Many institutions rely on fixed-income securities for the same reasons as the individuals and the families aforementioned. One difference, though, is that these institutions use the fixed-income securities as a means to meet their future obligations. For instance, insurance companies often invest premium payments in fixed-income securities, because they are generally regarded as safe, income-producing assets, and the insurance companies can use the future returns of these investments to meet their future contractual obligations. The same is true of pension funds, endowments, charities and nonprofits, and other institutions. Consider, now, that these institutions also serve individuals: contributors, customers, communities, and constituents. Many ordinary people are relying on these institutions, and their ability to meet their future obligations.
These artificially low interest rates, the Federal Reserve has made very clear, are here to stay. According to Federal Reserve chairman Jerome Powell, at a press conference in June of this year, “We’re not thinking about raising rates. We’re not even thinking about thinking about raising rates.”
Many commentators here at the Mises Institute, on Wall Street, and elsewhere, have all identified another worrisome consequence of this artificially low interest rate environment: it has induced individuals and institutions to chase yield, i.e., to knowingly make successively riskier investments in the hopes of attaining a higher rate of return than can be found in the “safer” investments. Bear in mind that this problem is global; in other developed countries, interest rates are often equally low or in some cases negative! This further frustrates the search for yield and provides incentive for people and institutions to lend money to borrowers with a higher credit risk or to wade into alternative asset classes which are generally viewed as riskier than fixed-income. The now infamous mortgage-backed securities? Junk bonds? Stocks? Real estate? Savings accounts? The mattress and coffee can combo? Where are people and institutions to put their money?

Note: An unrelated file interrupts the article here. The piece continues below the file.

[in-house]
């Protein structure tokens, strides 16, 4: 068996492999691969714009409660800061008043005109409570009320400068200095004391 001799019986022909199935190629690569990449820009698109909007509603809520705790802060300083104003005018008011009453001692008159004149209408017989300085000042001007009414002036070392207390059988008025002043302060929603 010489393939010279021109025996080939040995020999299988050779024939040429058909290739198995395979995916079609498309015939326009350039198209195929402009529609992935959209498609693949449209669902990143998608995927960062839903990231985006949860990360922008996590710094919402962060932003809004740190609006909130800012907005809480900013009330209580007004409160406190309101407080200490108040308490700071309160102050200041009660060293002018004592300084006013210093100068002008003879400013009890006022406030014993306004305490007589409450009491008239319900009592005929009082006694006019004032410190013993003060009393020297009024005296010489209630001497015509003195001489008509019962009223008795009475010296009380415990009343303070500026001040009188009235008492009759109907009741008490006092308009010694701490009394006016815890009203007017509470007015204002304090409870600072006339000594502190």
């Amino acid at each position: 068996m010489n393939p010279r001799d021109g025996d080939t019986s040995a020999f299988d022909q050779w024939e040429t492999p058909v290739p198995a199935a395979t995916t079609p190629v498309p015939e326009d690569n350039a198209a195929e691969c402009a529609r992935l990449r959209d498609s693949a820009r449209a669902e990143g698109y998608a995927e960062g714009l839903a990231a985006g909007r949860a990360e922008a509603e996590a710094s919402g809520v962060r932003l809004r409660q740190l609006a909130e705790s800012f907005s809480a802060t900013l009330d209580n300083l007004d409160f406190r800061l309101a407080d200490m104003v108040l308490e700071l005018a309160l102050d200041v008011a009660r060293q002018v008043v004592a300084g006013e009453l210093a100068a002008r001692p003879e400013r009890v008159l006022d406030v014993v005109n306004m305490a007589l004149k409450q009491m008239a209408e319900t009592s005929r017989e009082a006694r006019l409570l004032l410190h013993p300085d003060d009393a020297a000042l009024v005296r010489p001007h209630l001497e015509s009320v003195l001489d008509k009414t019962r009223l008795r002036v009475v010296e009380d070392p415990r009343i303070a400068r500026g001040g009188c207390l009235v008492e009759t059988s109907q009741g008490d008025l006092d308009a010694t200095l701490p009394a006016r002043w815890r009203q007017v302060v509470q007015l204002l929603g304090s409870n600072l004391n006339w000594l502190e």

In a bygone era, many people would not have worried so much about this problem. They could have held onto their cash, or put it in a savings account, a certificate of deposit, or some other banking product, and felt relatively confident that their money would retain its value and purchasing power over time. Today, though, this is no longer possible, even for the thrifty and prudent retirees who were mentioned earlier, the ones who scrimped and saved all of their lives and achieved a great deal of financial success.
“Flexible” Inflation Targets